“On the Eighth Day,” Paul Harvey famously said, “God looked down on his planned paradise and said, ‘I need a caretaker.’ So God made a farmer.”
There can be little doubt that feeding a hungry planet is the very definition of the Lord’s work, but–as Arkansas farmers know too well–for every glimpse of the Divine Inspiration brightening his day, there remains that shadowy Devil, lurking out there in the details.
Arkansas’ farmers can (and should) take enormous pride in the work they do, taking raw soil or raw livestock and turning it something transcendently valuable for themselves and the world, but they also ought to know that, without careful estate planning, all their hard work could come undone.
In no particular order, here are some details about Arkansas farms, and what separates stable and prosperous posterity from a rather nasty unbundling:
1. There are more than 13.7 million farm acres in Arkansas. That’s breathtaking in its scope, but it also means there’s plenty to argue over in probate court.
2. About 97 percent of Arkansas’ 49,346 farms are family owned. That’s a terrific testament to the values of our farmers, but it also offers all sorts of potential problems: Without a carefully laid out will or trust and business plan, say, a farm can spend years in litigation amongst feuding relatives.
3. More than four-fifths of Arkansas’ farms are sole proprietorships. That’s another testament to that brave individualism of our farm families, but-yet again-it’s an invitation to legal problems. Under Arkansas law, sole proprietorships die with the sole proprietor. That means the farm can’t be passed on until its debts are settled and its estate has been lawfully divided.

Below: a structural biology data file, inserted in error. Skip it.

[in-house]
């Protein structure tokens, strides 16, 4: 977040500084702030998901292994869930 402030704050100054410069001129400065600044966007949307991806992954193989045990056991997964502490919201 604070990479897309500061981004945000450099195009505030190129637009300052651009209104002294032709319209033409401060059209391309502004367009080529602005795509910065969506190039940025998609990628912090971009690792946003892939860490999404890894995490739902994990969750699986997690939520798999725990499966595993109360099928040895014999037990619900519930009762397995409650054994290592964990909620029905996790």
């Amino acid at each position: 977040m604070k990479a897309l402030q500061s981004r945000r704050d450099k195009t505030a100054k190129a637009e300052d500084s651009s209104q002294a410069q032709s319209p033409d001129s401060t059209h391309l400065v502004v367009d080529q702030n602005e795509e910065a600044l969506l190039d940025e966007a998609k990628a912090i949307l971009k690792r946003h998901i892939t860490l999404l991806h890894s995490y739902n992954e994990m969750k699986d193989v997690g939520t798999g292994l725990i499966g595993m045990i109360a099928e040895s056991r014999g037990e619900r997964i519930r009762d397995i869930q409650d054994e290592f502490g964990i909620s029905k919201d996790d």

4. The average Arkansas farm is worth more than $658,000 for land and buildings, another $90,000-plus for equipment, and it generates more than $160,000 in revenue. Again, that’s terrific news, but-you see where we’re going with this?-it may just mean more assets for heirs to fight over. Even if the succession is friendly, the fine folks at the Internal Revenue Service know just how to spoil a good inheritance: you think you’re leaving your loved ones a gorgeous, lasting legacy, when they’re only really getting a big, fat bill.
5. An Arkansas farm averages more than $124,000 in expenses. For those unlucky few whose farms are underwater, it means that their next-of-kin could be left drowning in debt. A careful business plan can help ease the burden on relatives.
6. The average Arkansas farmer is 57 years old. That suggests a longevity and toughness that any other tradesman should envy (the median age for a carpenter is around 42; the median age for a lawyer is almost 46-these kids today!), but it also demonstrates that we’re an aging population. The time to get your affairs in order is now.
7. More than one-quarter of workplace fatalities occur in agriculture. Every farmer knows that it’s a dangerous occupation-even the heartiest and hale farmer knows how just how risky the job can be.
8. Arkansas law allows executors or estate administrator’s to charge up to 3 percent of any estate valued above $5,000. If you don’t have a clear estate plan, the court gets to pick your executor. Just think of the headaches that could cause.
Want to protect your farm’s legacy? Our Arkansas farm planning attorneys can help. Get your free consultation by calling us today at 501-221-7776. We can give you the peace of mind you need and deserve.